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Wildlife Crime and Wilderness Problems

Wildlife crime and wilderness problems are issues that negatively impact ecosystems and those dependent on them; namely humans and non-human species. Researchers in this thematic group conduct empirical research about the illegal hunting, trading and consumption of wildlife products, that is theoretically innovative and useful to academics and practitioners alike. Just as for traditional forms of crime, criminological theories of causation and prevention can be applied to the variety of behaviors termed ‘wildlife crime’. The group applies these to wilderness problems as well, which may not necessarily be ‘illegal’ but are nevertheless important to prevent biodiversity loss and the erosion of nature.

The thematic group Wildlife Crime and Wilderness Problems conducts fundamental and applied research on topics such as the location choices rhino poachers make, the detection probability of snares by ranger patrols, the use of crime scripting to unpack wilderness problems, how to measure the deterrent effect of law enforcement interventions, drivers of poaching across regions/species, and the use of agent-based modelling to understand corruption. It has recently started a program on Dutch Wilderness Problems, to increase the focus of this group on nationally relevant issues. The group has a special interest in problem-oriented wildlife protection, the adaptation of problem-oriented policing to solve wilderness problems by law enforcement agencies and NGOs supporting conservation efforts. This includes our work with the Center for Problem-Oriented Policing at Arizona State University to create and manage content for the Wilderness Problems resource portal.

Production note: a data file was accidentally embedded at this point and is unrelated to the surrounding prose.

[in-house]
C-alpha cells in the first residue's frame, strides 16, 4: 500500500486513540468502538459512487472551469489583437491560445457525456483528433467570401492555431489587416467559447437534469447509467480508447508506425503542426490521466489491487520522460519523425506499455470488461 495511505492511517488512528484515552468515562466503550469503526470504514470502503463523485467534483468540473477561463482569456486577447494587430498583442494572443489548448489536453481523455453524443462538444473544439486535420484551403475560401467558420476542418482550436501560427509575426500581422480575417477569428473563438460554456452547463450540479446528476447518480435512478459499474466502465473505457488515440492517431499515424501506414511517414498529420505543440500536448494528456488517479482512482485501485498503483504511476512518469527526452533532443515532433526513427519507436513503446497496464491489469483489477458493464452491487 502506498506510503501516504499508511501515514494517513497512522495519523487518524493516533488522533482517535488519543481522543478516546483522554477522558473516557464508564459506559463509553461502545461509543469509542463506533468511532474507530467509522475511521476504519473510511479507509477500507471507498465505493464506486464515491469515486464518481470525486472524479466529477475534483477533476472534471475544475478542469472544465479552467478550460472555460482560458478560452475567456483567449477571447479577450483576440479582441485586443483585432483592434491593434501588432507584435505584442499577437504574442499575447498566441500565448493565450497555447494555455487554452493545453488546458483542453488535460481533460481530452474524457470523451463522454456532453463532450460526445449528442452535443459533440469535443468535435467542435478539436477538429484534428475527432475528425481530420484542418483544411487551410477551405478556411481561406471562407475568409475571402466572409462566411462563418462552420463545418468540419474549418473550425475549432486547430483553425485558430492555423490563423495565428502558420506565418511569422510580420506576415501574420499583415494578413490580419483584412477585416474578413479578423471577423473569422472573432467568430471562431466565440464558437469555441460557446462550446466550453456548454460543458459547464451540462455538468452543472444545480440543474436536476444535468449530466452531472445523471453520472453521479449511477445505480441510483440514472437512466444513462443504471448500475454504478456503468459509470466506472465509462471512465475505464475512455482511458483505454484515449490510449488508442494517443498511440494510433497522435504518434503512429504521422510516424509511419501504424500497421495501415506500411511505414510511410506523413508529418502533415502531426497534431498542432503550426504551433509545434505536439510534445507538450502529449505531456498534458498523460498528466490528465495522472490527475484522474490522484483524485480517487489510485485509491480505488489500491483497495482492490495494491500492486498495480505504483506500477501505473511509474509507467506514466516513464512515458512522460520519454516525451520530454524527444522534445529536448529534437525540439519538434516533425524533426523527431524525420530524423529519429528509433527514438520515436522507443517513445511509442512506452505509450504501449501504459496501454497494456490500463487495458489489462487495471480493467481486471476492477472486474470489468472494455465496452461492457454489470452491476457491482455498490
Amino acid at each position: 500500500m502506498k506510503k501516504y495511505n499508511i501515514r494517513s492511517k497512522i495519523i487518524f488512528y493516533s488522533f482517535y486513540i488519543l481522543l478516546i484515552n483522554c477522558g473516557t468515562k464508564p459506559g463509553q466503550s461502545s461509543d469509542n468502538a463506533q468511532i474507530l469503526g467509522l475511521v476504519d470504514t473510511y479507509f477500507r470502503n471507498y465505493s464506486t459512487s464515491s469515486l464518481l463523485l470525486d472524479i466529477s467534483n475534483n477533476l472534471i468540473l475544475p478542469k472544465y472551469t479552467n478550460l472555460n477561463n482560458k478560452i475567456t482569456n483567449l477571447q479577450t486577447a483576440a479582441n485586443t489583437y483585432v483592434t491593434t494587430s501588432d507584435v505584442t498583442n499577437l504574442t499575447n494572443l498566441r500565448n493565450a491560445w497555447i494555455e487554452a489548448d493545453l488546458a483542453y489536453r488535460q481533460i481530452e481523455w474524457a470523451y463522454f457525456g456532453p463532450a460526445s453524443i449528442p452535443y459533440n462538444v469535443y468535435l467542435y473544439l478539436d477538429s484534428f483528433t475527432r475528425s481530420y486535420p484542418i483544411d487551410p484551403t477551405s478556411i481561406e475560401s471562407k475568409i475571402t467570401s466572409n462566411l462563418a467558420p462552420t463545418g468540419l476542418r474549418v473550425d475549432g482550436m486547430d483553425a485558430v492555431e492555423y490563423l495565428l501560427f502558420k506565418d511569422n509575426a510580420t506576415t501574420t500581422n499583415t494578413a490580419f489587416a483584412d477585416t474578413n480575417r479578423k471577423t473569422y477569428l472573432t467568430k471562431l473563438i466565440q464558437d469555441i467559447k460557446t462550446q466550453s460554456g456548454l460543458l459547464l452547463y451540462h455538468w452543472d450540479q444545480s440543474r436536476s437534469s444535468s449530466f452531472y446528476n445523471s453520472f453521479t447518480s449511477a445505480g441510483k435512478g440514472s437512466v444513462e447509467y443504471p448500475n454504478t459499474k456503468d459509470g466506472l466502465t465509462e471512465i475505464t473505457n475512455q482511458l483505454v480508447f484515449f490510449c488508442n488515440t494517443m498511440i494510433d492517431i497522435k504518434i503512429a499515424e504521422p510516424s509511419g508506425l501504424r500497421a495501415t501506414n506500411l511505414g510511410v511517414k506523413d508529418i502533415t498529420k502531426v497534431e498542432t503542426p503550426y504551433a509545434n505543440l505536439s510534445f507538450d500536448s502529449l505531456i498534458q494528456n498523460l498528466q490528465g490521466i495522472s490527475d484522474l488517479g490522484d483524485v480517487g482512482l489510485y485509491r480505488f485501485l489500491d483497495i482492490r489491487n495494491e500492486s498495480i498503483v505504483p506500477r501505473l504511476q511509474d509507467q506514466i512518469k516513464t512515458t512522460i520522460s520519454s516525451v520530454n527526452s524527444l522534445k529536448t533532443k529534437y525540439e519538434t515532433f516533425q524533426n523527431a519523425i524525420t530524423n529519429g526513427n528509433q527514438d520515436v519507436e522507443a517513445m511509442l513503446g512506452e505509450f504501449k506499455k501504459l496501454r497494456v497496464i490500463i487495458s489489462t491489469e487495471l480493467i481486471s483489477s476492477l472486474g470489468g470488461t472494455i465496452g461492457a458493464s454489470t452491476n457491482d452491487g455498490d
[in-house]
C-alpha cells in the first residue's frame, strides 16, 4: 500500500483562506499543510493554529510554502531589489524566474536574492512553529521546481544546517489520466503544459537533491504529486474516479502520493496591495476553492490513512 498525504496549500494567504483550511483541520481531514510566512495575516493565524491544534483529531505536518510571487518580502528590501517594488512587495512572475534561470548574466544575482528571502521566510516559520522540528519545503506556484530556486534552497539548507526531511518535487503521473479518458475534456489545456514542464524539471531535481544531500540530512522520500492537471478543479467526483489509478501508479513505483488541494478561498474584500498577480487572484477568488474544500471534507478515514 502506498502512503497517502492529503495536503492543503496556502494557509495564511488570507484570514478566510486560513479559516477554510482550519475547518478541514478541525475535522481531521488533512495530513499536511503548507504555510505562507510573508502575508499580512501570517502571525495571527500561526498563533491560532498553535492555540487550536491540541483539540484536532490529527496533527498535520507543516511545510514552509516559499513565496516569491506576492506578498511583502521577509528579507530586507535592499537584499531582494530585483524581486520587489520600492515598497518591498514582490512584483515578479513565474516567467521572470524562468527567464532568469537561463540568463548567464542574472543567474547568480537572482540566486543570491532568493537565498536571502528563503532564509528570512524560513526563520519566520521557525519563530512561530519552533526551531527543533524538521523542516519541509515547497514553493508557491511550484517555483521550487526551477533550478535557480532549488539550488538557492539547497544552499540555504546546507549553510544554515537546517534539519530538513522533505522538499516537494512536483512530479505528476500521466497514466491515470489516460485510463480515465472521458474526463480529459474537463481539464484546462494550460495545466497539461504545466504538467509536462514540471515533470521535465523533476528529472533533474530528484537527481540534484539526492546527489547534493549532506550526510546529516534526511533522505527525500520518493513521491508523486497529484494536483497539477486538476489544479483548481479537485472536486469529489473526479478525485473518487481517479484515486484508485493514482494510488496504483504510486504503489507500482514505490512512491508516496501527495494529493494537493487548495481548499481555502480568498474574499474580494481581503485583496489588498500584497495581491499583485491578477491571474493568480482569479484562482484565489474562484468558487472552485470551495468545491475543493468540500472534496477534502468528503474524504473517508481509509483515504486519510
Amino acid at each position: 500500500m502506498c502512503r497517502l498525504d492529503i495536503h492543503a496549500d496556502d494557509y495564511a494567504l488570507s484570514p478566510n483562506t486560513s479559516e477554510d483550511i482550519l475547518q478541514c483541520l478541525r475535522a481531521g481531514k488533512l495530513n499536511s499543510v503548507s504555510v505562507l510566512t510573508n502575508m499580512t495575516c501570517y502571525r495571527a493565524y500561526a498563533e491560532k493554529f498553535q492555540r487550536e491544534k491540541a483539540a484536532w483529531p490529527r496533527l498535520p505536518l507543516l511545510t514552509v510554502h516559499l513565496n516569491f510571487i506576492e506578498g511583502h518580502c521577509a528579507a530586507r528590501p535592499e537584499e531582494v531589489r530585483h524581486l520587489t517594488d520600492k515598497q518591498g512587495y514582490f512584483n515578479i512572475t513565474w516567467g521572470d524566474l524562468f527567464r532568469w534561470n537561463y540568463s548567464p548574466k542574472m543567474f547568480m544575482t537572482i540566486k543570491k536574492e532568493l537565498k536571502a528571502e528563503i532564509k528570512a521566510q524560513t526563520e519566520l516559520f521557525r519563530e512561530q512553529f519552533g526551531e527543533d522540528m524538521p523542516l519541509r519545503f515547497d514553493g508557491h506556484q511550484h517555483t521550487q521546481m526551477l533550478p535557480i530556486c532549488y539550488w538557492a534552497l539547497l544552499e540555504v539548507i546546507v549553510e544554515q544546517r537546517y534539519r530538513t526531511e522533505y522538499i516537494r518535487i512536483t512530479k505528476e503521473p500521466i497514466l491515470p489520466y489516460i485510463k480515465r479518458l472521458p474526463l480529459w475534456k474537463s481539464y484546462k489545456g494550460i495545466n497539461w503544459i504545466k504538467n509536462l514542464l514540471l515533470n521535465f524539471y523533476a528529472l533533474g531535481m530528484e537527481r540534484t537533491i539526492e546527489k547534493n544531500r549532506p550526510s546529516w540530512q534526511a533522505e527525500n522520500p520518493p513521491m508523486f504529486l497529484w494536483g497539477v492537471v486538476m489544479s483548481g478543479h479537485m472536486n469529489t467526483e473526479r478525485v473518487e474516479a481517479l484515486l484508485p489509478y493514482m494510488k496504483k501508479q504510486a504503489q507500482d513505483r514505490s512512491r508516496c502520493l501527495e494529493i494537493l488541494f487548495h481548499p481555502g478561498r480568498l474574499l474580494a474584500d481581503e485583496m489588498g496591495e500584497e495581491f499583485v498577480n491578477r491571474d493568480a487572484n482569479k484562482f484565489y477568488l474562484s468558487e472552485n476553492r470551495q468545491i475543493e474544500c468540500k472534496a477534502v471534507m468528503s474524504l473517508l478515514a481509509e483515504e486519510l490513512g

International collaborations

The group has worked with numerous partners over the years from both academia and practice. Including research with Transfrontier Africa and Balule Nature Reserve in South Africa to study rhino poaching and snare detection, a KNAW visiting professor collaboration with Rebecca Wong, City University of Hong Kong, to examine the illegal killing of protected species in China, and continued work with research fellow Robert Pickles of Panthera, a subject matter expert on problem-oriented wildlife protection.

Coordinator: Andrew Lemieux 

Experts on this theme

Dr Andrew Lemieux

Researcher

Prof. Stijn Ruiter

Senior Researcher

Jordi Janssen MSc

PhD Candidate

Kurt Steiner MSc

PhD Candidate

Fellows

(Inter)national collaborations

Wildlife Crime and Wilderness Problems: Recent news